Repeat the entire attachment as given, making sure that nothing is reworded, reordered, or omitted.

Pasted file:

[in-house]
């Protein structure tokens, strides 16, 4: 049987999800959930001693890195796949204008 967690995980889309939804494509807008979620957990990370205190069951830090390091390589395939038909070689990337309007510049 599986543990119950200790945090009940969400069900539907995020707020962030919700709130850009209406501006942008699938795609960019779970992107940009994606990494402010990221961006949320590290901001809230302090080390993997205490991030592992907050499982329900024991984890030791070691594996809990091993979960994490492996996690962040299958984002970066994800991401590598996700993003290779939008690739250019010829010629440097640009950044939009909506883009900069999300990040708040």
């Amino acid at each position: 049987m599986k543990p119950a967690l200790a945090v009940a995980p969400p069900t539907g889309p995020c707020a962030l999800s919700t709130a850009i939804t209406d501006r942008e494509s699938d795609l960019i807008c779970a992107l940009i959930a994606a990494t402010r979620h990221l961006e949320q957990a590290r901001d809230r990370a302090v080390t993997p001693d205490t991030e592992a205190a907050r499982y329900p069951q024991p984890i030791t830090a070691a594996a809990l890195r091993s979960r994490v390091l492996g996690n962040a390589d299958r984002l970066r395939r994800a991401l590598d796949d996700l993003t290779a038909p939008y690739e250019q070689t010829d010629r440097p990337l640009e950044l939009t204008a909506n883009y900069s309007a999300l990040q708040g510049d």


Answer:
[in-house]
């Protein structure tokens, strides 16, 4: 049987999800959930001693890195796949204008 967690995980889309939804494509807008979620957990990370205190069951830090390091390589395939038909070689990337309007510049 599986543990119950200790945090009940969400069900539907995020707020962030919700709130850009209406501006942008699938795609960019779970992107940009994606990494402010990221961006949320590290901001809230302090080390993997205490991030592992907050499982329900024991984890030791070691594996809990091993979960994490492996996690962040299958984002970066994800991401590598996700993003290779939008690739250019010829010629440097640009950044939009909506883009900069999300990040708040």
């Amino acid at each position: 049987m599986k543990p119950a967690l200790a945090v009940a995980p969400p069900t539907g889309p995020c707020a962030l999800s919700t709130a850009i939804t209406d501006r942008e494509s699938d795609l960019i807008c779970a992107l940009i959930a994606a990494t402010r979620h990221l961006e949320q957990a590290r901001d809230r990370a302090v080390t993997p001693d205490t991030e592992a205190a907050r499982y329900p069951q024991p984890i030791t830090a070691a594996a809990l890195r091993s979960r994490v390091l492996g996690n962040a390589d299958r984002l970066r395939r994800a991401l590598d796949d996700l993003t290779a038909p939008y690739e250019q070689t010829d010629r440097p990337l640009e950044l939009t204008a909506n883009y900069s309007a999300l990040q708040g510049d």